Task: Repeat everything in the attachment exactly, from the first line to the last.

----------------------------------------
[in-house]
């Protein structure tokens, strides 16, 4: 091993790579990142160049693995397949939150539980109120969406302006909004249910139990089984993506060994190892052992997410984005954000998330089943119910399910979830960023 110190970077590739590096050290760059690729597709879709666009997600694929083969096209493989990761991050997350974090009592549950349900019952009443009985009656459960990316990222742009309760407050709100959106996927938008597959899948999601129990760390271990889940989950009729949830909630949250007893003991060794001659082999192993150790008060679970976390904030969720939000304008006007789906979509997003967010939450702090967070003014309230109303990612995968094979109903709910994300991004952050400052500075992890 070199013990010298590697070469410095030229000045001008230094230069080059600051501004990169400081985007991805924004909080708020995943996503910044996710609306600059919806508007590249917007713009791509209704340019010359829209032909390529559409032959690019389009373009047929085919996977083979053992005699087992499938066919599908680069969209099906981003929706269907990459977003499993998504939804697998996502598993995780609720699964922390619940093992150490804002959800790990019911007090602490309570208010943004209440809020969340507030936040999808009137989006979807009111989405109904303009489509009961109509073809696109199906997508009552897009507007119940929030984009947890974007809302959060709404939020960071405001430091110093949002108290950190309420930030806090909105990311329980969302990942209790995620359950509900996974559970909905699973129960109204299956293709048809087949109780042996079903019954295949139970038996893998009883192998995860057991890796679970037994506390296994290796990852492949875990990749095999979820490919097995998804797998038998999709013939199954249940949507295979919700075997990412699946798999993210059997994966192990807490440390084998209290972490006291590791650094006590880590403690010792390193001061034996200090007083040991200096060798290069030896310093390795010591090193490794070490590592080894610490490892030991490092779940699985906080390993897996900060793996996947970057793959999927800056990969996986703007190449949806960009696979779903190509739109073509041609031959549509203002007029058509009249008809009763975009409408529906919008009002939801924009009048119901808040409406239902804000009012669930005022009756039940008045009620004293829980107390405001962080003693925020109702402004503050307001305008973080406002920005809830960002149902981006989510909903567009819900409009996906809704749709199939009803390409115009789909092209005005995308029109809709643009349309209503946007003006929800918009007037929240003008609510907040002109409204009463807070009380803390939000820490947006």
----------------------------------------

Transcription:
[in-house]
């Protein structure tokens, strides 16, 4: 091993790579990142160049693995397949939150539980109120969406302006909004249910139990089984993506060994190892052992997410984005954000998330089943119910399910979830960023 110190970077590739590096050290760059690729597709879709666009997600694929083969096209493989990761991050997350974090009592549950349900019952009443009985009656459960990316990222742009309760407050709100959106996927938008597959899948999601129990760390271990889940989950009729949830909630949250007893003991060794001659082999192993150790008060679970976390904030969720939000304008006007789906979509997003967010939450702090967070003014309230109303990612995968094979109903709910994300991004952050400052500075992890 070199013990010298590697070469410095030229000045001008230094230069080059600051501004990169400081985007991805924004909080708020995943996503910044996710609306600059919806508007590249917007713009791509209704340019010359829209032909390529559409032959690019389009373009047929085919996977083979053992005699087992499938066919599908680069969209099906981003929706269907990459977003499993998504939804697998996502598993995780609720699964922390619940093992150490804002959800790990019911007090602490309570208010943004209440809020969340507030936040999808009137989006979807009111989405109904303009489509009961109509073809696109199906997508009552897009507007119940929030984009947890974007809302959060709404939020960071405001430091110093949002108290950190309420930030806090909105990311329980969302990942209790995620359950509900996974559970909905699973129960109204299956293709048809087949109780042996079903019954295949139970038996893998009883192998995860057991890796679970037994506390296994290796990852492949875990990749095999979820490919097995998804797998038998999709013939199954249940949507295979919700075997990412699946798999993210059997994966192990807490440390084998209290972490006291590791650094006590880590403690010792390193001061034996200090007083040991200096060798290069030896310093390795010591090193490794070490590592080894610490490892030991490092779940699985906080390993897996900060793996996947970057793959999927800056990969996986703007190449949806960009696979779903190509739109073509041609031959549509203002007029058509009249008809009763975009409408529906919008009002939801924009009048119901808040409406239902804000009012669930005022009756039940008045009620004293829980107390405001962080003693925020109702402004503050307001305008973080406002920005809830960002149902981006989510909903567009819900409009996906809704749709199939009803390409115009789909092209005005995308029109809709643009349309209503946007003006929800918009007037929240003008609510907040002109409204009463807070009380803390939000820490947006």